“As a woman, how could I like Bukowski?”

I was talking with a lady friend of mine the other day about books. I started talking about how Buk is my favorite. She said she hated him, so I asked her why?

She said, “As a woman, how could I like Bukowski?”

I’d like to see the fine members of this community answer this question.
 
It's all about giving the man a shot. I have a friend who is the last person you'd think would like Bukowski, seeing as she is a pretty serious feminist, but she really enjoys reading him, and she even borrowed one of my books. One never knows.
 

zobraks

Moderator
My sister didn't like Bukowski (as I pretty much expected). I had always told her how great a story "You Kissed Lilly" is, so she was curious and asked me to give her the book (Hot Water Music) to read. She read the book and failed to see what I find so fascinating in Bukowski's writing. Then again she is constantly surprised whenever she learns something new about her brother, so maybe that's not so surprising.

My wife had read Bukowski before we were married and also didn't have an extremely high opinion on him and his writing (to say the least).

I love them both nevertheless.

Long ago I had a girlfriend who liked Bukowski very much.
It takes all kinds to make the world, I guess.
 

esart

esart.com
Founding member
That woman probably never even really read Bukowski or isn't sensitive to other people's experiences in general. There's a lot of judgement in this world. She is exactly the sort of person Buk writes about a lot of the time. People just aren't good to each other. Something like that, right?

When I first picked up Ham on Rye, I was a bigger feminist then (or so I thought) than I am now. And not to say feminists equate to man-hating, but I had many reasons to hate them at that time. I was at least angry with them and mistakenly generalized many negative traits in people as male--a sort of "them against me" mentality. And as womanizing as Bukowski may seem to be in his stories, he gives some of us hope for mankind. I think more hope than any other writer, male or female. At least for me, his stories and poems had a profound empathetic effect on me not just about men, but all people. All people can be horrible. Many people can be beautiful.
 

Black Swan

Abord the Yorikke!
I’ve learned so much about myself reading Bukowski and about human nature in general.
Above all, I have learned a lot about endurance and courage and to fight for myself.
His sense of humour is incomparable and his flair for recognizing bullshit a signpost.
 
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" [...] The most ridiculous charge is that I'm a sexist pig. If one will read the body of my work, they will see that where ridicule or attach falls, the male receives just as much as the female. There are shitty women just as there are shitty men; the fact being, that I have lived with women, and some of them have been worse than shitty. I reserve the right to state that fact if I find that it fits into the flow of some work I am into. [...]"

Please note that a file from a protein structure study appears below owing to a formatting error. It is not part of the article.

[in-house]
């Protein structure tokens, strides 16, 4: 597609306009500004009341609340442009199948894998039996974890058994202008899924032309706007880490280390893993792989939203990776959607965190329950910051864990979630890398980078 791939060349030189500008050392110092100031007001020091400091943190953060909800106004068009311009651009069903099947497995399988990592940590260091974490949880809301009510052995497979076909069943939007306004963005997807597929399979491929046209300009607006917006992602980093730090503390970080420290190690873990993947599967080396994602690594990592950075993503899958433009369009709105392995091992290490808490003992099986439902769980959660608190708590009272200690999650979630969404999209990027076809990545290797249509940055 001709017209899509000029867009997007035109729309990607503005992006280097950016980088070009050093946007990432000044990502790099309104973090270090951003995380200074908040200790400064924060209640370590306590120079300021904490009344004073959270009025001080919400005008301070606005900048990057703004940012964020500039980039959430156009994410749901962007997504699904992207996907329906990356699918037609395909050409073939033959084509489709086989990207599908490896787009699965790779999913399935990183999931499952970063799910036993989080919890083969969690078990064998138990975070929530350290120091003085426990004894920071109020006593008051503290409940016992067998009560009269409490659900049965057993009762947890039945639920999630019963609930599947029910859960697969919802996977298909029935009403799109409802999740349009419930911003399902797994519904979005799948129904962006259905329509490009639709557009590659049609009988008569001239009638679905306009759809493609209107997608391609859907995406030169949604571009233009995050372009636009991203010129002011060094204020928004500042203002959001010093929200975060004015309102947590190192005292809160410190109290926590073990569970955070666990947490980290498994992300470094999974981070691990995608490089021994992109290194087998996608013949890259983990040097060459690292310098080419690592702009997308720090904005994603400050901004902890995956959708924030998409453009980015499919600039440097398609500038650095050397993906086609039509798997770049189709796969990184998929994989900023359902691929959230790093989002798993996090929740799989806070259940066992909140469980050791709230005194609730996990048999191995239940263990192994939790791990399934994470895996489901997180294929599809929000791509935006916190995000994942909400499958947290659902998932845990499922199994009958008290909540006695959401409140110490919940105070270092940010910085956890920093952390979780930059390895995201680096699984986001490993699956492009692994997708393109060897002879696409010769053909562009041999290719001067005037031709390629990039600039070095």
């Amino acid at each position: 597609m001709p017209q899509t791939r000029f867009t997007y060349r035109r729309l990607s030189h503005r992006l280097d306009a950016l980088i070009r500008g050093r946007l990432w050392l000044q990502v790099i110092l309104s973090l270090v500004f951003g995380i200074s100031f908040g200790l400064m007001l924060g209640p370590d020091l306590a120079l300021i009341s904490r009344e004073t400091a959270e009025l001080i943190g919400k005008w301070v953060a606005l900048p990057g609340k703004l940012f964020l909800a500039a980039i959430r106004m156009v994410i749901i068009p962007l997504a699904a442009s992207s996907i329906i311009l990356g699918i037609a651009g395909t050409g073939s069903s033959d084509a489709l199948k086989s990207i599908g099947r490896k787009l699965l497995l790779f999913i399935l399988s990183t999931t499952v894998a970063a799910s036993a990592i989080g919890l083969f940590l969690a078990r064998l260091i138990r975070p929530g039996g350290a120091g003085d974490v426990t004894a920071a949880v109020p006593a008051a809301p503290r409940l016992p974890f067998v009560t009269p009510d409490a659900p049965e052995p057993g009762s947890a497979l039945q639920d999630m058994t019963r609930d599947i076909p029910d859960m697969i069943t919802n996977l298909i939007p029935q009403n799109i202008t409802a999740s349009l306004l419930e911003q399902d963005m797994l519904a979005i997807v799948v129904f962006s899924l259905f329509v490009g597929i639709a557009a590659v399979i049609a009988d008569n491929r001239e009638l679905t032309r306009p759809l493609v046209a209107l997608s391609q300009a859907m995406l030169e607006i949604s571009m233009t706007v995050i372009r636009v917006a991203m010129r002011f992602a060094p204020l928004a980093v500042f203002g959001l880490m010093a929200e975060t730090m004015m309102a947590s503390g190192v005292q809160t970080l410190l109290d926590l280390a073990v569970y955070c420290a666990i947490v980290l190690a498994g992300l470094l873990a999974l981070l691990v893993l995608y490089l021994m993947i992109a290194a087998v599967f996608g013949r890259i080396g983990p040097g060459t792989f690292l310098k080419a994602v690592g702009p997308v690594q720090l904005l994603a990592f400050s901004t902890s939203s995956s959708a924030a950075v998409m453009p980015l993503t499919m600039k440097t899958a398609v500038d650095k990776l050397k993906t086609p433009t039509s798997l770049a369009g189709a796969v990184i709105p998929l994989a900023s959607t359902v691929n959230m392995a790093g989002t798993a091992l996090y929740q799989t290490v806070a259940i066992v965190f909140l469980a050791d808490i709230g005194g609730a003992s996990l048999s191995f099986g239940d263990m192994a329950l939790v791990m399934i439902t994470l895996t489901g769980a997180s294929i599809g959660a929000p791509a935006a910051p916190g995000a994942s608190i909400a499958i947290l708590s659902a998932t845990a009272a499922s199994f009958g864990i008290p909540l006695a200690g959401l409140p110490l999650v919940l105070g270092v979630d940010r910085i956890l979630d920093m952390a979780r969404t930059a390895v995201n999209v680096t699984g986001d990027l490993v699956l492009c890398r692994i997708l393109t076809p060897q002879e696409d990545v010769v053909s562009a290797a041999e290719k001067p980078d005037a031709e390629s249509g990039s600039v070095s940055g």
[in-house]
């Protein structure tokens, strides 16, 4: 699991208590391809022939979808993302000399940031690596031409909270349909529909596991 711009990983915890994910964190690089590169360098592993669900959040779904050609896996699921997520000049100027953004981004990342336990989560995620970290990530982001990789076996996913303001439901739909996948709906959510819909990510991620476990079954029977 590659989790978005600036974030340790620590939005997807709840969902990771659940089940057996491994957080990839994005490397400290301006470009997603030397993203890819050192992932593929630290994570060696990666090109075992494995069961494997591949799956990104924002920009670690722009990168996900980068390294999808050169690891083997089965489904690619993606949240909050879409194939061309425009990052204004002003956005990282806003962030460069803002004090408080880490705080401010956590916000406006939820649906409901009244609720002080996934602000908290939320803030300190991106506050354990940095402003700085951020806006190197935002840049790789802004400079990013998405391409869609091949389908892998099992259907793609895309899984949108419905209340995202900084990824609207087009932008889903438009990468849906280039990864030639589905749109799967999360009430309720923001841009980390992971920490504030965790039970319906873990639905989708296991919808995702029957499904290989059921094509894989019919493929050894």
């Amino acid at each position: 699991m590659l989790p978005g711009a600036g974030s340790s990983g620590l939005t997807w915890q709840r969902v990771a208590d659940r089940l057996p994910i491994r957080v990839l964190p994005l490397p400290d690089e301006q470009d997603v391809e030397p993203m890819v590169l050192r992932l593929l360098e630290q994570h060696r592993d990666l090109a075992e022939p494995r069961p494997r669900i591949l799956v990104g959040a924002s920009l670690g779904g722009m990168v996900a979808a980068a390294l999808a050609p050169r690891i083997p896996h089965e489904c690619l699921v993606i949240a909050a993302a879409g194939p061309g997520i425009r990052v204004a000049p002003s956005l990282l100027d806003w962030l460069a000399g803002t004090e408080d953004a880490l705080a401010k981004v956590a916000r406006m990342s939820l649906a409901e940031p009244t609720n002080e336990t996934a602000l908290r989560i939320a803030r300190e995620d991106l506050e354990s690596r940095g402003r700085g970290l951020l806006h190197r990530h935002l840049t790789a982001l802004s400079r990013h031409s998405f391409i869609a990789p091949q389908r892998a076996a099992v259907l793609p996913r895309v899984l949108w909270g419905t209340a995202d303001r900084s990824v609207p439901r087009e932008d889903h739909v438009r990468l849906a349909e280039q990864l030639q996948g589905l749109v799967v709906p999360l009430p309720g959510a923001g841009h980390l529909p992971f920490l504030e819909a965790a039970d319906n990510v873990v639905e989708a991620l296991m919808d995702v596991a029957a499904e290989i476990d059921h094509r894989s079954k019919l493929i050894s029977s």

letter to Gerald Locklin, August 13, 1983. (Reach for the Sun, p. 49)
 
The reason some woman don't like Bukowski is the reason Bukowski wrote about woman's.
He saw there beauty in a way they couldn't possibly understand, it takes too much sincerity.
 
I just don't see how even if he was a sexist pig women are able to disregard his great talent to take mundane issues that have been numbing to us on the count of them being retold everywhere and by anyone and still having soul and character while he tells his experience with them. I also think that you shouldn't avoid something just because it doesn't fit your point of view perfectly. We should be able to be subjective and objective to writing at the same time and that what makes it so moving at times. Yes he's not the perfect example of a gentleman but honestly I've seen worse and I don't think it has any impact on how women can enjoy his work.
 

desertlizard

southpaw
My wife loves Buk, i introduce her to his world of literature, and thats why we get along, of course among many more things, but hey sun goes out for everyone, some women might like him, some don't.
 
When I was a teenager, one of my teachers (female) gave me Ham On Rye as a graduation present.
I'm not sure how she felt about his portrayal of women, but she loved that book.
 
That woman probably never even really read Bukowski or isn't sensitive to other people's experiences in general. There's a lot of judgement in this world. She is exactly the sort of person Buk writes about a lot of the time. People just aren't good to each other. Something like that, right?
Agreed. Def misunderstands Hank and his writing. I sometimes wonder if people who are offended by his writings, especially the sexually explicit writings, are stuck in some kind of repression and that's where they are coming from. Additionally, I feel its a little Pollyanna to read Bukowski and to get offended.
 
There's a book from the Anagrama editorial called Peleando a la contra which mixes Buk's poetry and prose in a biographical/chronological order, not publication order.

I'm not sure if there's an English version that follows the same pattern. If there is, she should pick that one up right away. It's a fantastic read.

Maybe then she'd understand the complexities of Bukowski and find the sex parts easier to digest. Maybe.
 
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